I looked back on all that recently and realized that I've spent many hours of my life teaching programming and thinking about how to teach programming. What order should topics go in? How can students figure out what level they're in? When should students pair, and when should they go at it alone? What exercise will help a student learn a topic and challenge them, but not to the point of giving? In an in-person workshop, what's the allocation of lecture time vs. exercise time? Online, how can you provide hints without making it too easy? Should a student's first language be the most practical or the most newbie-friendly? What language features trip a student up the most?

I find these all to be fascinating questions, and I decided I want to spend more of my day thinking about them - so I found a place where I could do that. Starting this week, I'll be spending my days at Khan Academy, working with John Resig on the Computer Science curriculum that he kick-started last year. I'll be both an engineer, coding up the pieces to make it a great interface to learn, and I'll be a content creator, putting together tutorials and exercises. I also hope to visit schools that are using the curriculum and watch how they incorporate it into classrooms. In this role, I'll be learning how to create tools that teach the next generation about programming, and man, I'm excited.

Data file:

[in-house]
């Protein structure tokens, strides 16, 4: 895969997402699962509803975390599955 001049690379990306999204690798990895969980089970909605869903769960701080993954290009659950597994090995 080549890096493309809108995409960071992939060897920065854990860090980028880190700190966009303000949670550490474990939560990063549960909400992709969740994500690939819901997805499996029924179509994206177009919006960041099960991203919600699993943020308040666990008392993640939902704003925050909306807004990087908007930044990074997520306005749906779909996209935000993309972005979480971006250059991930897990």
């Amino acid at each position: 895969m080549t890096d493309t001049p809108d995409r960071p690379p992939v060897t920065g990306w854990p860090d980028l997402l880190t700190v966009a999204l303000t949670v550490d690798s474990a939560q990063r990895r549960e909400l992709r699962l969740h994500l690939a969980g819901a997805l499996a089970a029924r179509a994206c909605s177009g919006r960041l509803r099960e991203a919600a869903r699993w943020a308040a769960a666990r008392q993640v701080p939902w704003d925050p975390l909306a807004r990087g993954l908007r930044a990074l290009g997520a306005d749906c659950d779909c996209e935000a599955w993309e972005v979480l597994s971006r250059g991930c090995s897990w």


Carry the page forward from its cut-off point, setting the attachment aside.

I know that many before us have thought about how to make programming easier to learn, and I'm looking forward to learning from them. I've started reading related research papers, watching talks, and building up an Amazon wishlist of books on programming and early education. If you have any suggestions to add to those lists, let me know. I've also started to find out about the feedback that Khan has received on the existing curriculum framework, and well, I better finish this blog post soon so I can get started on addressing that feedback.

If you've ever read one of the great blog posts by Ben Kamens or forked one of their open source repos, then you know they have a great culture of sharing and openness - one that I look forward to contributing to. Stay tuned!

Friday, August 2, 2013

JavaScript UI Library Design

Preamble: This write-up is inspired by the talk I gave at BackboneConf 2013.

For the last year, I worked as a frontend engineer at Coursera. We constantly found ourselves needing UI widgets to decorate our interfaces, like modals, popups, tooltips, uploaders. You know, the same widgets that 99% of websites need, plus a few niche widgets.